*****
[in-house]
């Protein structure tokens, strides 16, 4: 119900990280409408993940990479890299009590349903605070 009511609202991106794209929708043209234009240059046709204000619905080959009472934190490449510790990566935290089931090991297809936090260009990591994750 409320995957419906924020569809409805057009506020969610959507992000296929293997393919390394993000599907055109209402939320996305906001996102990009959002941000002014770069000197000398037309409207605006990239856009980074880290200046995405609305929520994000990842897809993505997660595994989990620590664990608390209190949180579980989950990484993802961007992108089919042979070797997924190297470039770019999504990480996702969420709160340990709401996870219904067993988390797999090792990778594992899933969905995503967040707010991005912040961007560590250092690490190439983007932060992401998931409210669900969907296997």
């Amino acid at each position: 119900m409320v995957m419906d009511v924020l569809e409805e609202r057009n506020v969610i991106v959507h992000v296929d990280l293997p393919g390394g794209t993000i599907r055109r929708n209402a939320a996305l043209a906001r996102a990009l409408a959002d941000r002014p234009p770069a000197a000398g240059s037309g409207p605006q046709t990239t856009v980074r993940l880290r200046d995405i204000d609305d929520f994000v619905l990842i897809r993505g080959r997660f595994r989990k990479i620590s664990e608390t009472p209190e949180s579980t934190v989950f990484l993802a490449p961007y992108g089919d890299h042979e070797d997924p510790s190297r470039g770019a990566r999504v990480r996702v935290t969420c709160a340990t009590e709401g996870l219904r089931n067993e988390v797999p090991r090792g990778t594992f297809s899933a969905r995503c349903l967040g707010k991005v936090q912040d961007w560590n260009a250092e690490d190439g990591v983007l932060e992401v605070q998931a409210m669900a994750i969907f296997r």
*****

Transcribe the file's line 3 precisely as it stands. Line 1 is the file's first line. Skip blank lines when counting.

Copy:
């Amino acid at each position: 119900m409320v995957m419906d009511v924020l569809e409805e609202r057009n506020v969610i991106v959507h992000v296929d990280l293997p393919g390394g794209t993000i599907r055109r929708n209402a939320a996305l043209a906001r996102a990009l409408a959002d941000r002014p234009p770069a000197a000398g240059s037309g409207p605006q046709t990239t856009v980074r993940l880290r200046d995405i204000d609305d929520f994000v619905l990842i897809r993505g080959r997660f595994r989990k990479i620590s664990e608390t009472p209190e949180s579980t934190v989950f990484l993802a490449p961007y992108g089919d890299h042979e070797d997924p510790s190297r470039g770019a990566r999504v990480r996702v935290t969420c709160a340990t009590e709401g996870l219904r089931n067993e988390v797999p090991r090792g990778t594992f297809s899933a969905r995503c349903l967040g707010k991005v936090q912040d961007w560590n260009a250092e690490d190439g990591v983007l932060e992401v605070q998931a409210m669900a994750i969907f296997r």